Late Sunday night, SpaceX completed a critical cryogenic test of a Starship prototype at its launch site in South Texas. The successful test, charging cooled nitrogen into pressurized fuel tanks, was: reported on Twitter by SpaceX founder Elon Musk.
The vehicle, named SN4 – which stands for serial number 4 – was pressurized to 4.9 bar, or 4.9 times the atmospheric pressure at the Earth’s surface. This pressure isn’t as high as Starship’s fuel tanks and plumbing system are designed to withstand, but it’s enough for basic flight.
This marks an important moment in the Starship program. Since November 2019, the company has lost three full-scale Starship prototypes during cryogenic and pressure testing. The most recent outage occurred on April 3. This is the first time a vehicle has survived the pressure test in order to continue working. Such tests are intended to ensure the integrity of a missile’s fuel system before firing an engine.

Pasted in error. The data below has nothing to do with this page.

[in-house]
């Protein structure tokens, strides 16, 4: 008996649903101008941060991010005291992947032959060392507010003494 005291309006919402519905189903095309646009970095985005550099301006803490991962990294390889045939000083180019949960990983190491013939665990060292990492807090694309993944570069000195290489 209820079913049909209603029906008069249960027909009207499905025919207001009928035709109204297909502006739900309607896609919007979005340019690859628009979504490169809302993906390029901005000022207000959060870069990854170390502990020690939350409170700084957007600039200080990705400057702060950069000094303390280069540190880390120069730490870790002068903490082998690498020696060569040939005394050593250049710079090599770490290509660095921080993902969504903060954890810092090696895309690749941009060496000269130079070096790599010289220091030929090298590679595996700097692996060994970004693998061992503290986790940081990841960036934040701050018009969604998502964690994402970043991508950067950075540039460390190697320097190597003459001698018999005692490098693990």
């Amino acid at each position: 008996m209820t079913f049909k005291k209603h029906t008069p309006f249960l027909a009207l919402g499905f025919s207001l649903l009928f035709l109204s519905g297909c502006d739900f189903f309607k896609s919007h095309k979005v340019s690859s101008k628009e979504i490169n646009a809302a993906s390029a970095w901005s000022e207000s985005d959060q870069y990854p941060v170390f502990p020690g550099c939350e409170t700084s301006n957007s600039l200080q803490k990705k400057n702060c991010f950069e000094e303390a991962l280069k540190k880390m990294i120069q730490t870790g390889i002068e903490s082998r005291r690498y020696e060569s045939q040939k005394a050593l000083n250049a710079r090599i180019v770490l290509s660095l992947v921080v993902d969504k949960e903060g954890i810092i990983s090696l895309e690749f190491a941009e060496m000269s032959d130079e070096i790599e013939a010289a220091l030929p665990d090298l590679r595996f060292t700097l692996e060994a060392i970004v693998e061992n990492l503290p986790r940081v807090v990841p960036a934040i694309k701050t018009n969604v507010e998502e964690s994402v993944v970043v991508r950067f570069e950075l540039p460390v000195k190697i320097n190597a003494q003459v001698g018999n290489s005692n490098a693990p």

SN4 passed cryo proof! pic.twitter.com/EJakThZRGF
— Elon Musk (@elonmusk) April 27, 2020
Now, Musk said, SpaceX engineers will attach a single Raptor engine to this vehicle and conduct a static fire test. The company hopes to be able to continue with this test later this week.
Should the static fire test be successful, Musk has said the SN4 vehicle will “hop” test 150 meters, much like the “Starhopper” prototype did in August 2019. The company has not yet received regulatory approval for this test, so it may not happen for several weeks.
SpaceX has already fabricated most of the parts for its SN5 vehicle, which may be the first prototype to attempt higher flight. Musk said that if all goes well with SN4, the plan is to pair three Raptors with SN5 for a higher flight test later this spring.
Starship is the “top stage” of a two-piece, fully reusable launch system that SpaceX is developing. The company’s goal is for the “Super Heavy” rocket to launch Starship into orbit, where this vehicle can either carry cargo to a specified destination or carry dozens of passengers.
At its Boca Chica site, the company has taken the build-test-fly-iterate process and put it on steroids. In a matter of months, SpaceX built what is essentially a rocket factory in tents in the dusty undergrowth along the Texas-Mexico border, close to the Rio Grande River. While the program has seen several failures to date, the ability of engineers to learn from their mistakes and produce new prototypes in a month or less seems to allow Musk and its coveted Starship program to get closer and closer to the stars. come.